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Flexural properties of bamboo fiber reinforced foam aerated concrete beams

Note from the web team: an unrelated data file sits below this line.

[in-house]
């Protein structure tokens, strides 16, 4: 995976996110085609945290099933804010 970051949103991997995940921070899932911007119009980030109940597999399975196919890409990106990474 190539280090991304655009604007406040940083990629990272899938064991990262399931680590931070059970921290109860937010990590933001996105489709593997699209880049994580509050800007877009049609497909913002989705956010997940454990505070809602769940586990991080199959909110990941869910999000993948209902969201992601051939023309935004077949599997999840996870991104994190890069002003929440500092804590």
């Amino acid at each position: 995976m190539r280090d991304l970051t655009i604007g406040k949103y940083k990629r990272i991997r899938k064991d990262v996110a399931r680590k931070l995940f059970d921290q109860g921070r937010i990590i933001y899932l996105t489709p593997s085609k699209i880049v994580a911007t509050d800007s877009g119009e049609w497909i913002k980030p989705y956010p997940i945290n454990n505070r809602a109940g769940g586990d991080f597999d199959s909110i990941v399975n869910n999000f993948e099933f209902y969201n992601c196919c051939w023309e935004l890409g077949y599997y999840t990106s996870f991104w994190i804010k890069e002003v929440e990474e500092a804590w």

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https://www.eduzhai.net American Journal of Materials Science 2014, 4(2): 56-63 DOI: 10.5923/j.materials.20140402.02 Flexural Performance of Bamboo-Reinforced Foamed Aerated Concrete Beams Efe Ikponmwosa1,*, Funso Falade1, Christopher Fapohunda2, James Aransiola1 1Department of Civil and Environmental Engineering, University of Lagos, Nigeria 2Department of Building, Caleb University, Imota, Lagos, Nigeria Abstract This study reports the results of investigation conducted to evaluate the performance of foamed aerated concrete beams with bamboo as the tensile reinforcement. The flexural parameters assessed were, load-deflection behaviour, failure mode, and flexural moments. Its density and compressive strength were also investigated. Foamed aerated concrete made from cement-sand ratio of 1:3 with foaming agent to water ratio of 1:33 was prepared. Twelve 150x150x150mm cube specimens were tested for compressive strength at different curing ages of 7, 21, 28 and 45days. Three sets of 12 beams of 225 x 225 x 2350 mm containing bamboo as reinforcement were tested for flexural strength. The first, second and third set respectively had 2, 4, and 6 numbers of 10 mm x 10 mm bamboo as reinforcement. For the cube specimens tested, the compressive strength increased with curing age. The flexural moments of beams increased with increase in the percentage of bamboo strip reinforcement and curing age. All the beams exhibit flexurfal failure. The deflection decreased with increase in the area of bamboo splints as tensile reinforcement, but failure load decreased with increase in area of bamboo in the tension zone. It can be concluded that inclusion of bamboo splints as reinforcement in tension zone improved the flexural performance of foamed aerated concrete. Keywords Aerated concrete, Bamboo, Beams, Flexural strength, Ultimate moment 1. Introduction Bamboo as reinforcing material to concrete is a recent innovation in structural engineering, though building with bamboo dates back to an ancient time and tradition in the regions in which the plant grows in abundance, such as in South America, Africa and, in particular, South-East Asia. Bamboo attains its greatest strength after three years, when it assumes a brownish colour. The bending strength of bamboo depends significantly on the location of nodes, which stiffens stem at intervals sufficient enough to preventing it from buckling or collapse. The tensile strength of bamboo is relatively high. Yu et al. (2008) reported that values of tensile strength for bamboo vary from between 115 and 309 N/mm2. Agarwal and Maity (2011) observed a tensile strength of 370N/mm2 in their own investigations. Thus it is obvious that bamboo’s tensile strength can be in the range of mild steel with tensile strength in excess of 250N/mm2. This suggests that bamboo can be used to replace mild steel for low cost structural construction. Research efforts have also been directed towards the development of methodology for bamboo application in space structures and as reinforcement * Corresponding author: efe_ewaen@yahoo.com (Efe Ikponmwosa) Published online at https://www.eduzhai.net Copyright © 2014 Scientific & Academic Publishing. All Rights Reserved in concrete (Ghavami, 2004). Investigation conducted by Sakaray et al. (2012) revealed that bamboo can be used as substitute for steel reinforcement. Adom­Asamoah and Afrifa (2011) in their studies did a comparative study of bamboo-reinforced beams with different stirrup material, with a view to determining the most economic for low cost construction. The stirrup materials used in the study were cane, bamboo, and steel. Through the beam performance index in terms of energy absorbed per unit cost of beam, they found out steel stirrups to be the most economical. Falade and Ikponmwosa (2006) investigated the scope of bamboo reinforcement in concrete beams for low-cost housing. Findings showed that the computed deflection for each loading of bamboo-reinforced beams increased with increase in value of applied moment and span but reduced with increase in the quantity of bamboo reinforcement in the beams. The results also show that the optimum span for bamboo reinforcement in reinforced concrete beams based on cross-sectional dimensions of 225x450mm is 4000mm at optimum load of 60% Mu (ultimate moment of resistance). Within this limit, the requirements of ultimate and serviceability limit states were achieved. Presently, most research efforts are towards the use of bamboo as reinforcement in conventional concrete. Research efforts to widen its used in foamed aerated concrete are limited. Foamed aerated concrete is a lightweight concrete that is increasingly becoming popular as a weight-reducing American Journal of Materials Science 2014, 4(2): 56-63 57 material and for low cost construction. Its use has also spread to the area of geo-technics and foundation engineering where it is being used as void filling and ground improvement material (Falade and Ikponmwosa, 2008). However, the need to enhance the use of foamed aerated concrete as structural material for low cost construction requires that possible substitute to steel (which is expensive) as reinforcing material be found through research efforts. The objective of this work is to investigate to what extent the use of bamboo as tensile reinforcement can improve the structural performance of foamed aerated concrete. The parameters investigated were: density, compressive strength, and flexural performance measured in terms of crack pattern and deflection. The definitions of some nomenclature in the paper are: fbT = ultimate stress of bamboo in tension = 95N/mm2 fbC = ultimate stress of bamboo in compression = 20N/mm2 s = depth of compression zone in the aerated concrete section of the simplified stress block fcua = compressive stress of aerated concrete T Ab = area of tensile bamboo reinforcement Ab’ = area of compressive bamboo reinforcement B = with of the beam section d = depth of tensile reinforcement d’ = depth of bamboo compressive reinforcement Mu = ultimate moment of resistance growth or holes due to white ants. iii) The bamboos were not cut under wet condition because the culms are generally weaker due to increased fiber moisture content. iv) All main reinforcements consist of bamboo splints with the nodes exposed upwards to increase bond; thus bamboo species with the greatest number of nodes were selected. The selected bamboos were air dried for over 30 days (seasoning in air), and then sawn into strips size of 10 x 10 x 24000mm. In order to reduce water absorption and increase the bond with lightweight aerated concrete matrix, the bamboo strips were coated with bitumen and wound round with 1mm diameter coir rope at a pitch of about 25mm along the strip from end. The coir rope was also coated in hot bitumen after being wound round the bamboo strip. This gave a surface similar to a ribbed steel surface. The ribbed surface was expected to improve the bond considerably and the structural behaviour of the bamboo reinforced aerated concrete. In addition, fine sands were sprinkled over the coats of bitumen with the aim of inducing roughness on its surface. Bamboo reinforcing bars completely coated and sand blasted are shown in Figure (1). 2. Experiment Details 2.1. Materials The cement used was Ordinary Portland Cement (OPC) which conforms with British Standard B.S 12 of 1971. The fine aggregate was River sand from Sango Otta of Ogun State Nigeria, having grains with a lower size limit of 70 or 60 µm and not larger than 4mm, with quartz being the major mineral constituent, the particle size distribution curves of the sand was determined. The coefficient of uniformity (Cu) and the coefficient of curvature (Cc) used to standardize gradation criteria for the sand were obtained from the relationships Cu = ????????60 ????????10 and Cc = (????????30 )2 , ????????60 ????????10 where C60 = diameter in millimeters of the 60% passing size, D30 = diameter in millimeters of the 30% passing size and D10 = the diameter in millimeters of the 10% passing size (Brajas, 2008). The foaming agent was protein-based lithofoam, sourced from Germany. The water used was potable water. In line with the findings of researchers (Salau et al, 2012), the bamboos with the following characteristics were selected: i) Only bamboos showing a pronounced brown colour were used in order to ensure that the plant is matured and at least three (3) years old. ii) Selection of the longest large diameter culms available was made while as far as possible, straight long bamboos without any deformations and cracks were selected. Bamboos used are free of any decay, fungus Figure 1. Treated Bamboo Reinforcing bars 2.2. Experimental Procedures The mix proportion for the production of foamed aerated concrete used for this work is cement/sand ratio 1: 3, foaming agent/water ratio of 1: 33, and water/cement ratio of 0.7. The bamboo reinforcing bars were arranged are as shown Figure (2) with the 8mm diameter links spaced at 150mm centers. Figure 2. The arrangement of bamboo in the foamed aerated concrete beam The bamboo strips were 10mm x 10mm in section. The 58 Efe Ikponmwosa et al.: Flexural Performance of Bamboo-Reinforced Foamed Aerated Concrete Beams average tensile strength of the bamboo strip as determine from the Avery universal tensile machine, was 95N/mm2. Twelve foamed aerated concrete cubes of 150 x 150 x 150 mm were prepared for the determination of the compressive strength at different curing age of 7, 21, 28 and 45 days. Thirty six foamed aerated concrete beams of 225 x 225mm cross-sectional area and 2350mm long reinforced with different percentages of the treated bamboo strips as tensile reinforcement were cast for the determination of the flexural strength, deflection and crack pattern. The thirty six beams were divided into three groups I, II, and III as shown in Figure (3). Group I consists of eight (12) beams with 2Nos of bamboo reinforcement bars at the tension face. Group II consists of eight (12) beams with 4Nos of bamboo reinforcement, while Group III has eight (12) beams reinforced with 6 Nos. of bamboo reinforcement at the tension zone. Three beams in each of the group were tested tin flexure under third point loading at the curing ages of 7, 21, 28 and 45 days. The loading arrangement is shown in Figure (4). Theoretical Computation of Flexural Strength The theoretical moment was calculated for each of the beam specimens using the simplified stress block at the ultimate limit state in accordance with the provision of BS 8110 (1997) for the analysis of reinforced concrete section subjected to pure flexural force. The symbols have been however modified to suit the present work as shown in Figure 5. The factor of safety for aerated concrete and bamboo are assumed to be of concrete and steel as defined by BS 8110-1:1997 which are 1.5 and 1.05 respectively. From the simplified stress block, the ultimate moment of resistance can be determined by taking moment at the centre of tensile bamboo reinforcement. 225mm 150 25mm 225mm 225mm 225mm 2B10x10 Y10@150mm 4B10x10 6B10x10 (a) Group I: 2 Tensile Bars (b) Group II: 4 Tensile Bars (c) Group III: 6 Tensile Bars Figure 3. The cross sections of the three Groups of beams Load I-Spreader Beam 150 Load Spreader Pin Support 90 733.33 Roller Support 733.33 733.33 90 Figure 4. Typical Beam and Loading Arrangement American Journal of Materials Science 2014, 4(2): 56-63 59 Figure 5. Simplified Stress block for Foamed aerated concrete beams section under Flexural Forces ???????????????? = 0.45???????????????????????????????? × ???????????????? �???????? − 2????????� + 0.95???????????????????????? × ????????????????′ (???????? − ????????′ ) (1) The value of s in the equation can be determined from the stress block by considering equilibrium of forces in the section. The governing equation will be Tensile force = Compressive force (2) Therefore 0.95???????????????????????? × ???????????????? = 0.95???????????????????????? × ????????????????′ + 0.45???????????????????????????????? ???????????????? (3) ???????? = 0.95(???????????????????????? × ???????????????? − ???????????????????????? ????????????????′ )/ 0.45???????????????????????????????? ???????? (4) Utilizing the equation 1 and 4 derived above, the calculations of the simplified depth of compression zone, s, as well as the theoretical ultimate bending moment of resistance for the beams are presented as follows: Group I Beams (with two bamboo splints as tensile bars) Taking the centre of tensile force to be the mid-depth of the double layers of the bamboo reinforcement, d = h – c – diameter of link – (diameter of bar)/2 d = 225 – 25 - 10/2 = 185mm. From Equation (4). s = 0.95(95 * 200 – 20 * 200)/ (0.45 * 9.333 * 225) s = 15.08mm Substituting in Equation (1), Mu = 0.45 * 9.333 * 225 * 15.08 (185 – 15.82/2) + 0.95 * 20 * 200 (185 x 30) x 10 -6 Mu = 3.62KNm Similarly, for Group II Beams (with four bamboo splints as tensile bars), Mu = 5.65KNm Group III Beams (with six bamboo splints as tensile bars), Mu = 8.02KNm 3. Results and Discussions 3.1. Preliminary Results The results of sieve analysis of the sand used are shown in Table (1). From the results of the of sieve analysis conducted for the sand, the computed coefficient of uniformity (Cu) and coefficient of curvature (Cc) of the sand were respectively 3.5 and 1.45. Also the fineness modulus was 0.95. As these values fall within the range considered for good quality concrete production (Mindess et al., 2003), it can be concluded that the sand was fine enough, well graded and suitable for foamed aerated concrete production. Table 1. Some properties of the Sand used Sieve size (mm) Weight of sand Retained (g) Weight of sand Passing (g) 5.00 39/60 830.50 2.36 62.50 768.00 1.18 270.10 497.90 600μm 229.30 268.60 300μm 152.40 116.20 120μm 68.80 47.40 75μm 28.40 19.00 63μm 13.00 6.00 Coefficient of Uniformity Coefficient of Curvature Fineness Modulus Percent retained (%) Percent Passing (%) 4.55 95.45 7.18 88.27 31.04 57.22 26.35 30.87 17.52 13.35 7.91 5.45 3.26 2.18 1.49 0.69 3.5 1.45 0.95 The densities of the aerated concrete determined from cubes at 7, 21, 28, and 45 days curing were 1674.20kg/m3, 1738.20kg/m3, 1709.10kg/m3, and 1697.5kg/m3 respectively. The seeming decrease in density after 21 days may due to cessation of hydration due to lack of water to cause substantial hydration which would have densified the matrix. However with the average density of 1704.75kg/m3, the foamed aerated concrete used for this investigation fell within the limits defined for lightweight structural concrete 60 Efe Ikponmwosa et al.: Flexural Performance of Bamboo-Reinforced Foamed Aerated Concrete Beams (ACI, 2003), which is what this investigation is concerned with. The average compressive strength of aerated concrete is 9.333N/m2. The strength at 45 days of air curing produced the same value as that of 28 days, this really support the fact that concrete achieves appreciable strength at 28 days. The reason the gain in strength of aerated cubes seems to have ceased after 28 days in this experiment might be attributed to non availability of water within the cubes mass for further hydration of cement since it is expected that any water molecule must have been lost to evaporation, even at room temperature, at that curing age. The average tensile strength of bamboo splints was 95N/mm2 which is about 38% of the mild steel. Also bamboo splints showed negligible elongation from the results obtained from all the specimens tested. 3.2. Failure Modes None of the beams exhibited shear failure. All beams with 2 and 4 number of bamboo reinforcement in tension zone exhibited flexural tension failure of the bamboo reinforcement. This types of failure is identified by many tiny vertical cracks originating from concrete in the tension zone of the beam specimens, and propagating almost vertically upwards in the section towards the compression zone. At failure, one or more visible vertically longer cracks developed at the tension zone. The specimens with four bamboo splints at the tension zone developed more than one visible crack at failure. The cracks were usually longer. Beams with 6 numbers of bamboo reinforcements in tension zones exhibited flexural compression failure by crushing of concrete in compression. As the load is increased, the portion of concrete section above the bamboo splint reinforcement bars in the compression zone became crushed in addition to the development of large vertical cracks in the tension zone, and shear plane developed through which a small upper portion in compressed zone separated from the remaining part of the beam section. The separation of concrete in compression zone might have resulted from one or both of these causes: (i) different compressive capability of the aerated concrete and bamboo reinforcement bars in the compression zone of the beam, (ii) bound failure between aerated concrete and bamboo reinforcement in the compression zone. 3.3. Deflection Characteristics of Beam Specimens The deflection characteristics of foamed aerated concrete beam specimens reinforced with bamboo splint, with 2, 4, and 6 bars at the tension zone are respectively shown in Figures (6) to (8) and Table (2). Load (KN) 3 2.5 2 1.5 1 0.5 0 0 7 days 21 days 28 days 45 days 50 100 150 Deflection (mm) Figure 6. Load and deflection Characteristic at Different curing Age for Two (2) umbers of Bamboo Reinforcement Bars Load (KN) 3.00 2.50 2.00 1.50 1.00 0.50 0.00 0.00 7 days 21 days 28 days 45 days 200.00 400.00 600.00 800.00 1000.00 Deflection (mm) Figure 7. Load and deflection Characteristics at different curing Age for 4 Numbers of Bamboo Reinforcement Bars American Journal of Materials Science 2014, 4(2): 56-63 61 3.00 2.50 Load (KN) 2.00 7 days 21 days 1.50 28 days 1.00 45 days 0.50 0.00 0.00 100.00 200.00 300.00 Deflection (mm) 400.00 Figure 8. Load and deflection Characteristic at Different curing Age for 6 Numbers of Bamboo Reinforcement Bars Nos. of bamboo 2 4 6 Table 2. Deflection of Beam Specimens at Failure at different curing age Load (KN) 3.23 2.92 2.92 7 days Deflection (mm) 5.32 4.85 3.50 Load (KN) 3.23 2.92 2.92 21 days Deflection (mm) 5.36 5.00 3.35 Load (KN) 3.23 2.92 2.92 28 days Deflection (mm) 5.44 6.86 4.00 Load (KN) 2.61 2.61 2.92 45 days Deflection (mm) 9.12 8.25 5.40 Beams Group I (2 bamboo) II (4 bamboo) III (6 bamboo) Table 3. Experimental Moments for the Beam Specimens at different curing age 7 days Load Moment (KN) (KN/m) 2.765 2.17 3.231 2.53 3.852 3.08 21 days Load Moment (KN) (KN/m) 4.315 3.38 4.474 3.51 5.406 4.24 28 days Load Moment (KN) (KN/m) 5.095 3.99 5.406 4.23 5.561 4.36 45 days Load Moment (KN) (KN/m) 5.902 4.62 8.434 6.61 8.716 6.83 6 5 Deflection (mm) 4 3 2 1 0 0 2 4 6 8 No of Splint Bamboo Bars Figure 9. Variation of Deflection with the number of Bamboo splints At 7 days of curing From these Figures and Table, the followings can be observed: Deflection – Before Failure i) The average mid span deflection decreased with increase in the numbers of bamboo in the tensile zone. ii) The deflection increased as the curing age increased irrespective of the numbers of bamboo used as tensile reinforcement in the tensile zone. iii) It can be seen that the shape of load-deflection curve is non-linear before initial crack. This behaviour is expected, because bamboo-reinforced aerated concrete is a composite material of bamboo and foamed aerated concrete, both of which have been found not to exhibit linear stress-strain relationship. Deflection – At Failure i) Maximum deflection increased with curing ages for all the specimens for all the beam specimens. For example, for specimens with 2 bars, the deflections were 5.32 mm, 5.36 mm, 5.44 mm, and 9.12 mm respectively for 7-, 21-, 28-, and 45-day curing. ii) The deflection decrease as the number of bamboo splints used in the tensile zone is increased at all the curing ages. A typical pattern for the specimens at 7-day curing is shown in Figure (9). Failure Loads i) The failure loads decreased as the number of bamboo in the tension zone increased for all specimens, with the exception of specimens cured for 45days. This suggests that no advantage may be derived from increased number of bamboo bars in the tension zone. ii) For the specimens with 2 numbers of bamboo splints at the tension zone, the failure loads are constant at 3.23KN up to 28 days of curing. But this value drop by 20% to 2.61KN after 45 days of curing. The same trend is observed for specimens with 4 numbers of bamboo splints in the tension zone. But for specimens with six numbers, the failure load is constant at 2.92 for all the curing ages. 62 Efe Ikponmwosa et al.: Flexural Performance of Bamboo-Reinforced Foamed Aerated Concrete Beams This confirms the deduction made above that no relative structural advantage may be derived by increasing the number of bamboo in the tension zone. 3.4. Flexural Moments The results of variation in ultimate moments are presented in Table (3). It can be seen that moments observed experimentally increased with curing ages irrespective of the numbers of bamboo splints in the tension zone. Also, moments increased as the number of bamboo splints in the tension zone increased. This is an indication that increasing the number of bamboo splints in the tension zone improved the bending response, hence the flexural performance of the beam specimens. The experimental and theoretical ultimate moments of resistance for the beams at 28 days of curing are shown in Table (4). Table 4. Experiment and Theoretical Ultimate Moment of Resistance at 28 days Beam Group I (2 bamboo) II (4 bamboo) III (6 bamboo) Experiment Ultimate Moment of Resistance (kNm) 3.99 4.23 4.36 Theoretical Ultimate Moment of Resistance (KNm) 3.62 5.65 8.02 Experiment Moment as Percentage of Theoretical Moment 100.12 75.00 54.36 From Table (4), it can be seen that both the experimental moments and the theoretical moments increased with the number of bamboo splints in the tensile zone. However, the theoretical moments are larger than the experimental moments. Generally, the moments are low. The low theoretical moments can be due to low compressive strengths of foamed aerated cubes. Low compressive strength is characteristics of foamed aerated concrete owing to the presence of voids in the matrix. Voids in the concrete have been found to greatly reduce its compressive strength (Neville, 1996). Low experimental moments can be due to the effect of air curing as oppose to water curing. According to Innovations (2012) and Cadman (2012), testing beams specimens in a dry state results in lower strength. This is because cracks, which contribute to low flexural strength of test specimens, are easily generated and propagated in a dry condition (Neville, 1996). The relationship between the theoretical moments and experimental moments is graphically represented by a scatter plot in Figure (10). With a statistical correlation coefficient of 0.912, it can be seen that there is a positive linear relationship between experimental ultimate moments and theoretical ultimate moments. Through regression analysis, this relationship can be expressed mathematically by equation (5) as: ???????? = 11.464???????? − 42.307 (5) where: y = theoretical moment, and x = experimental moment 10 Theoretical Moments (KNm) 8 6 4 2 0 3.8 4 4.2 4.4 Experimental Moments (KNm) Figure 10. 28-day Relationship between the Experimental and Theoretical Moment of Bamboo Reinforced Aerated Concrete 4. Conclusions The following conclusions can be drawn from the above experimental work: • The ultimate moment of resistance (experimental and theoretical) of bamboo splints foamed aerated concrete beams increased with increase in the number of bamboo splints in the tensile zone. • The failure loads of beams increased with increase in the number of bamboo splints in the tensile zone. • The deflection of the beam specimens reduced as the number of bamboo bars in the tension zone increased. • The use of bamboo splints as tensile reinforcement in pairs and bundles, as tensile will improve the flexural performance of foamed aerated concrete beams ACKNOWLEDGEMENTS We wish to appreciate the Management of the University of Lagos, Nigeria, for providing substantial part of the funds for this research, as well as creating the enabling environment for the execution of the work at the structures and concrete laboratories, Civil and Environmental Engineering Department of the institution. REFERENCES [1] ACI Committee 213 (2003) “Guide for Structural Lightweight Aggregate Concrete”. American Concrete Institute, Farmington Hills, MI. [2] Adom­Asamoah, M. 1, and Afrifa, O. R. (2011) “A Comparative Study of Bamboo-reinforced Concrete Beams Using Different Stirrup Materials for Rural Construction”. American Journal of Materials Science 2014, 4(2): 56-63 63 International Journal Of Civil And Structural Engineering, Volume 2, No1, pp. 407 – 423. [3] Brajas, M. D. (2008) “Fundamentals of Geotechnical Engineering”. Thompson Learning International Edition, Toronto, pp. 622. [4] British Standard BS 8110. (1997) “Code of Practice for Design and Construction”. British Standards Institution, London. [5] Cadman (2102) “Flexural Strength of Concrete”. http://www.cadman.com (assessed 12/1/2013). [6] Falade, F. & Ikponmwosa, E. (2006). Scope of Bamboo Reinforcement in Concrete Beams for low-Cost Housing. Journal of Construction and Materials Technology, 3(1-2), 39-45. [7] Falade, F. & Ikponmwosa, E. (2008). “An Overview of Foamed Aerated Concrete – A Building and Civil Engineering Construction Material”. Journal of Engineering Science and Technology, Vol. 3, No. 3, pp. 1 – 9. [8] Ghavami, K. (2004). “Bamboo As Reinforcement In Structural Concrete Elements”. Cement and Concrete Composites, Vol. 27, pp. 637 – 649. [9] Innovations (2012) “How is Flexural Strength Calculated”. http://www.innovations.net/print (assessed 14/1/2013). [10] Mindess, S., Young, J. and Darwin, D. (2003) “Concrete”. Pearson International Education, 2nd Edition. [11] Neville, A. M. (1996) “Properties of Concrete”. Wiley, New York. [12] Sakaray, H., Togati, N. V, and Ramana Reddy, I. V. (2012) “Investigation On Properties Of Bamboo As Reinforcing Material In Concrete”. International Journal of Engineering Research and Applications, Vol. 2, Issue 1, pp. 77 – 83. [13] Salau, M.A., Adegbite. I., and Ikponmwosa. E. (2012). “Characteristics Strength of Concrete Column Reinforced with Bamboo Strips”. Journal of Sustainable Development, Vol. 5, No. 2, pp. 133 - 143. [14] Yu, H. Q., Jiang, Z. H., Hse, C. Y. & Shupe, T. F. (2008). “Selected Physical and Mechanical Properties of Moso Bamboo (Phyllostachys pubescens)”. Journal of Tropical Forest Science, 20 (4), 258-263.